Gazprom declares force majeure


This article was last updated on July 19, 2022

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Due to “force majeure” Gazprom is unable to provide gas to key European clients.

According to some clients, Gazprom, the state-owned Russian utility, has informed them that gas deliveries are no longer guaranteed owing to “force majeure” circumstances. Two of these clients are Uniper, Germany’s largest gas importer, and RWE, a globally active German energy firm.

Reuters has received confirmation from an unnamed source that this incident involves supplies made through the Nord Stream 1 pipeline. It is temporarily unavailable while repairs are made. At first, there were worries that Russia might use the summit as an excuse to cut off all of Europe’s gas supplies.

According to Jilles van den Beukel, energy expert at The Hague Center for Strategic Studies, “I think it is too early to state clearly that Nord Stream 1 will actually close.” Vladimir Putin is playing chess, and this is his thirty-first move out of forty. In spite of the fact that I’m not privy to his thoughts, it’s becoming increasingly common for Russia to produce less and less gas. “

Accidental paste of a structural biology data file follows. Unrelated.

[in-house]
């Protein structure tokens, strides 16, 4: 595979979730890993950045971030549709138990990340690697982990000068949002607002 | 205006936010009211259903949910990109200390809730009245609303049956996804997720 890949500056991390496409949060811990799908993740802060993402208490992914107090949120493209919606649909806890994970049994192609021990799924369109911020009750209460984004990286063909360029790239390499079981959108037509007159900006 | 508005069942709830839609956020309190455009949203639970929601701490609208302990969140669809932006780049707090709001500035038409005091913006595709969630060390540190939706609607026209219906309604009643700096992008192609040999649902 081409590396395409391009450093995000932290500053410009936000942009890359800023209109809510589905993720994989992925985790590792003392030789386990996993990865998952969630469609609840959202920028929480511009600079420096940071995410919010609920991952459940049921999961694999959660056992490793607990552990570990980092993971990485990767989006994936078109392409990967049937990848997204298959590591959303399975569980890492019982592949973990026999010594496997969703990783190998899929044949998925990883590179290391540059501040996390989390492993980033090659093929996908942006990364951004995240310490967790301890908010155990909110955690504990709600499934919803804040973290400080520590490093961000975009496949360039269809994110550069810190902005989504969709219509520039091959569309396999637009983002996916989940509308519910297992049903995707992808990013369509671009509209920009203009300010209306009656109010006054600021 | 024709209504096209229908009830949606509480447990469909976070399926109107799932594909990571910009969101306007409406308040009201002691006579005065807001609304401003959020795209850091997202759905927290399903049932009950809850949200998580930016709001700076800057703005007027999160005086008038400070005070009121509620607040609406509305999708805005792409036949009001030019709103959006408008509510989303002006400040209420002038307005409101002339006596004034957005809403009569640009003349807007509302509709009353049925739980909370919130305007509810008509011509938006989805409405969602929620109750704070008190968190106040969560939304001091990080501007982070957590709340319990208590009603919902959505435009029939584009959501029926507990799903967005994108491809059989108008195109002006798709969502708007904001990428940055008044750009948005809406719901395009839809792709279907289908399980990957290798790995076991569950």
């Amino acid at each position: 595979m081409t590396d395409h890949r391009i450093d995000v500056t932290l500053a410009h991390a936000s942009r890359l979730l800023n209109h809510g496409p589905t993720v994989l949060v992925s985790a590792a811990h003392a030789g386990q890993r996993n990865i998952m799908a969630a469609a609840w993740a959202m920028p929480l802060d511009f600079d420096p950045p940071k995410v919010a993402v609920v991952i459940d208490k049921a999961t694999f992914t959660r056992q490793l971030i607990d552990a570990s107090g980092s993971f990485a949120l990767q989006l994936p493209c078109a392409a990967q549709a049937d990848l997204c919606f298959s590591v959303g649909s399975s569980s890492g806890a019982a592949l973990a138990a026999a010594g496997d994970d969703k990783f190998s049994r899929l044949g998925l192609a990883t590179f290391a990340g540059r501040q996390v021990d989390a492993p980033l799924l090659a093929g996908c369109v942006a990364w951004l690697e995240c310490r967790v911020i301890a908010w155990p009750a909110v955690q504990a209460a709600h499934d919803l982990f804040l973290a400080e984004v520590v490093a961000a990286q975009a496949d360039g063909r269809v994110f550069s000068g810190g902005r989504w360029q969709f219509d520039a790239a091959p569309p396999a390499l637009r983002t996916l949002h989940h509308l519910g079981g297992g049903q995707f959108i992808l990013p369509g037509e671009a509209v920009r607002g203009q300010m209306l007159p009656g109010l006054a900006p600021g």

The use of force majeure, also known as force majeure excuse, is a technique to get out of commitments under a contract when the going gets tough. Gazprom may do this to protect itself from having to pay compensation if it stops supplying gas.

This reliance on “force majeure” is regarded by many experts as unwarranted. In Van den Beukel’s opinion, “if Russia wants to export, it is actually feasible.” The Yamal pipeline, for example, is another option.

Nord Stream 1 is responsible for 40% of Europe’s gas imports, which arrive in Germany from Russia. Gazprom, which is owned by the Russian government, has said that some of the recent delivery problems were caused by a turbine.

For now, Russia is making a lot of money from the gas deliveries to Europe. As Van den Beukel puts it, “Putin delivers around a fifth of 2019’s volume for 10 times the price.” As a result, he makes 2.5 times as much money as he would in regular circumstances.

In spite of this, the price of gas hasn’t risen significantly since hearing about the use of force majeure. As soon as the Nord Stream 1 pipeline is repaired, “the market has already priced in to a great extent that the gas will no longer flow through,” says Van den Beukel. The International Energy Agency issued a code-red alert for Europe earlier today.

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